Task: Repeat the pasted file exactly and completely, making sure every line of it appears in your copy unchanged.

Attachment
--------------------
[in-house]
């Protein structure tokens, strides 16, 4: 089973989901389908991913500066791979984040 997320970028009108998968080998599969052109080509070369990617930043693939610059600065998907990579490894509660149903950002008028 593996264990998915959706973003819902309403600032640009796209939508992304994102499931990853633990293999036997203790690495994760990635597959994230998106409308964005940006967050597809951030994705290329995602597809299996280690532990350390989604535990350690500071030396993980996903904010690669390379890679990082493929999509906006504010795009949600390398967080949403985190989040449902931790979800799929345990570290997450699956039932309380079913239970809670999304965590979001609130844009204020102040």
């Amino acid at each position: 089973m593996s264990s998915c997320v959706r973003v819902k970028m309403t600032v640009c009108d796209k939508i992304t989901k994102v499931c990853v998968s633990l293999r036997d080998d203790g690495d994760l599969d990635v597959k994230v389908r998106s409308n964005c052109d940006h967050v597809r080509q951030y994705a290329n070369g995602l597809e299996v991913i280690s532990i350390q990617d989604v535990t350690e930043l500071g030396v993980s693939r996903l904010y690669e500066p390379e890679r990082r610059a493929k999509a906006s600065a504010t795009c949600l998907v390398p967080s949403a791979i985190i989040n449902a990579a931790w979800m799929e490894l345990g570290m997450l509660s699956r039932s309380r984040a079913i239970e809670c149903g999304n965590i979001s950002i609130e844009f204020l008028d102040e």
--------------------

[in-house]
């Protein structure tokens, strides 16, 4: 089973989901389908991913500066791979984040 997320970028009108998968080998599969052109080509070369990617930043693939610059600065998907990579490894509660149903950002008028 593996264990998915959706973003819902309403600032640009796209939508992304994102499931990853633990293999036997203790690495994760990635597959994230998106409308964005940006967050597809951030994705290329995602597809299996280690532990350390989604535990350690500071030396993980996903904010690669390379890679990082493929999509906006504010795009949600390398967080949403985190989040449902931790979800799929345990570290997450699956039932309380079913239970809670999304965590979001609130844009204020102040």
């Amino acid at each position: 089973m593996s264990s998915c997320v959706r973003v819902k970028m309403t600032v640009c009108d796209k939508i992304t989901k994102v499931c990853v998968s633990l293999r036997d080998d203790g690495d994760l599969d990635v597959k994230v389908r998106s409308n964005c052109d940006h967050v597809r080509q951030y994705a290329n070369g995602l597809e299996v991913i280690s532990i350390q990617d989604v535990t350690e930043l500071g030396v993980s693939r996903l904010y690669e500066p390379e890679r990082r610059a493929k999509a906006s600065a504010t795009c949600l998907v390398p967080s949403a791979i985190i989040n449902a990579a931790w979800m799929e490894l345990g570290m997450l509660s699956r039932s309380r984040a079913i239970e809670c149903g999304n965590i979001s950002i609130e844009f204020l008028d102040e």